I am a very keen member of the Quilters' Guild and the Festival which was instigated by lobbying of the Twisted Thread exhibitions company by various Guild committee members is a splendid showcase for the numerous aspects of its work. Juried students show their work and one is chosen to receive a bursary and show their work at the next year's festival. This year a friend's daughter, Penny Jeffries had her own white walled space to display her work. To my chagrin though I was a frequent visitor I don't have a photo - too much chatting. There are specialist groups within the Guild and I belong to the Modern and Traditional groups. There are also groups for the miniaturists, a large contemporary group and the Quilt Study group to research the history of quilts and quilting. Not least are the Young Quilters and the work that the Guild does to provide workshops and encouragement to the next generation.This year it was the turn of the traditional group - TQG- to mount an exhibition and vintage quilts from members' collections were displayed alongside small modern examples. The Spotlight gallery displays the work of people who deserve more recognition. This year some excellent young quilters got to display a piece. The UK guild has links with other European guilds and a piece from each country is chosen for display and in turn the Guild sends work to international exhibitions and museums.
 The Guild holds a large collection of quilts and related items and this year enjoyed a much larger space to display items with provenance reflecting the lives and social positions of various families. The Guild organises the stewarding and judging of the show which is not a juried event and runs a rigorous two year judging course which friend Judi is just coming to the end of.
So the Guild is an organisation well worth supporting and I have enjoyed the company of fellow quilters from a much wider field and greatly increased my understanding of quilting and of women's lives.
TQG booth wide red/black and white challenge pieces

Sunday, 14 August 2016

Last of the Linus (for now)

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 I am just back from Festival of Quilts and will post some pictures soon but before I left I finished the last two Linus quilts of this batch. I have been machine sewing the bindings to stand up to heavy wear but after mking a nice piece these have all been rather rough especially the ones with the Backing turned over to the front. After my success with a faced edging I used this for the ninth and final one but machined it down with a serpentine stitch (Janome no. 19 - better than on my other machines) and I am much happier with it and will use it on future picture play quilts like this one. Pity about the previous 8!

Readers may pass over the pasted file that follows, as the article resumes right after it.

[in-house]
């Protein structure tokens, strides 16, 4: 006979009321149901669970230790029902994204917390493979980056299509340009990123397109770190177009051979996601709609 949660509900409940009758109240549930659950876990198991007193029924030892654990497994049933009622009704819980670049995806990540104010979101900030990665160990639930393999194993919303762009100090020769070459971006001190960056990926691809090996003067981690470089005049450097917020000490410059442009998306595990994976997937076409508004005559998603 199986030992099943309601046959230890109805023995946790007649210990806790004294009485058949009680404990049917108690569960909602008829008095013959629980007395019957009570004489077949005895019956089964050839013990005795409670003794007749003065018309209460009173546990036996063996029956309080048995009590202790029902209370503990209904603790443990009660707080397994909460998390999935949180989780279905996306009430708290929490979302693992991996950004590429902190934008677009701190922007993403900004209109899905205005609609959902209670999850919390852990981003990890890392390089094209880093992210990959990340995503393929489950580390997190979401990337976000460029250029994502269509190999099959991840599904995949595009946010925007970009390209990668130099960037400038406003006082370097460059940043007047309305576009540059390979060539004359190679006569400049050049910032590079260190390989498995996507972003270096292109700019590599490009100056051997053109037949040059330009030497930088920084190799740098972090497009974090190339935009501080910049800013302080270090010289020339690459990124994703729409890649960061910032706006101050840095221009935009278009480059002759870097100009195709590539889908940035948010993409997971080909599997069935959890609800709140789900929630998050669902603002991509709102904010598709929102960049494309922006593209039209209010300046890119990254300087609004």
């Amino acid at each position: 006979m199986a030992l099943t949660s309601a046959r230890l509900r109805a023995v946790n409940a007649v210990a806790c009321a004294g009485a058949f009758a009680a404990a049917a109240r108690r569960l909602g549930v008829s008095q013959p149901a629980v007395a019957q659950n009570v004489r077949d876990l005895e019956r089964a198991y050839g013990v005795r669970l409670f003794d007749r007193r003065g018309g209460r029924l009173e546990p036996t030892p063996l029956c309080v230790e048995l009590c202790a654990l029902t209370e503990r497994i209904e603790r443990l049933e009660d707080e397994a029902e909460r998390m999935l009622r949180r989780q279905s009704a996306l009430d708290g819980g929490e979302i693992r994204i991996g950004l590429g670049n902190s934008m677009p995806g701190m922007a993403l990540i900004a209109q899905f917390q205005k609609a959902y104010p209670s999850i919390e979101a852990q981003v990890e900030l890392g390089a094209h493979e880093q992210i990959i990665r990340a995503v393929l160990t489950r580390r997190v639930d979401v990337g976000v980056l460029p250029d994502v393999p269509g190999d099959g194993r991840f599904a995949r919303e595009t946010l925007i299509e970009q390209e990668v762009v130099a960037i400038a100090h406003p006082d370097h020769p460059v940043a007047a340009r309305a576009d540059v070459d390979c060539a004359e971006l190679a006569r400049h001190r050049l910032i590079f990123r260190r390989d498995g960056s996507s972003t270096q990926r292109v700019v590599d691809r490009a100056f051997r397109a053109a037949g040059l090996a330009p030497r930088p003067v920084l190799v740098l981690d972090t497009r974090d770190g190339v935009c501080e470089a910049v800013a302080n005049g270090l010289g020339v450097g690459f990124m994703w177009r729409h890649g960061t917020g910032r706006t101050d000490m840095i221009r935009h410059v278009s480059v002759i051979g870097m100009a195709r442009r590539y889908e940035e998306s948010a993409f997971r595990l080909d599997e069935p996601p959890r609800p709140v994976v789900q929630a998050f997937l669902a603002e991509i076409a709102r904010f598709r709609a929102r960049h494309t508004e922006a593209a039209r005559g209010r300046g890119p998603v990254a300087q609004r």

I love piecing, can't afford to have everything longarmed so have several tops in waiting. I am making myself do them before starting to piece anything else. Part motivation is a chance to try to sell some at our upcoming neighbourhood jumble trail.
Detail of machine faced edge, the neatest one.

Number 8 with binding

Back of 8, a soft brushed cotton same fabric as on 9.

Currently hand sewing faced edging on snails trail stack and whackery
four patches

Saturday, 6 August 2016

In The Pink

In the Pink  31x43.5"

I love piecing but don't particularly enjoy machine quilting but am making myself get on with some finishing up including this "In the Pink" little quilt. The pink and light four patches had been hanging around for more than a decade so I sewed them all together and added a recent Ikea purchase to border and back it. I followed Maggie and Tracy's lead with help from Mr Google and faced rather than bound it. Now I'm facing another bigger quilt but this first attempt provided some useful practice.

Friday, 5 August 2016

Linus Quilts

I have shoeboxes containing 2", 3",4"and 6" squares in the manner of Ami Simms' Picture Play book and I've challenged friends and group members to make 12" blocks from any combination they choose or up to 10" framed to finish at 12"and I made quite a few myself and I've been combining them for Linus quilts and to my surprise they total seven so far these year. Some have been handed in but here are the latest.
Detail of spotty back and binding

Dancing cats binding and backing

Detail with yellow binding and more cats on back

Detail of dancing cats backing

Yellow binding (proved to be non cotton
and horrible to sew) quilt

Spotty back quilt

This one joined Quilt As You Go with frames

Thursday, 4 August 2016

Sarah Fielke Weekend

Our workshop piece

As soon as we got back it was Sarah Fielke weekend. She taught three successive workshops for Oast Quilters and I went to the Saturday one and worked on our quite complex units with friends. I'm so impressed with how Sarah managed to devise a way to make these blocks without templates or foundation piecing. Mine will be the basis of  a Linus baby quilt.
On Saturday evening she gave a talk and trunk show showing quilts spanning the time from the Material Obsession period to the present including her wonderful definition of stitch quilt. I felt very lucky to have her to stay and meet at such close quarters - she was great.

Sarah quietly preparing for our workshop

A modern version of a sunflower quilt.

Her Definition of Stitch quilt with improvised letters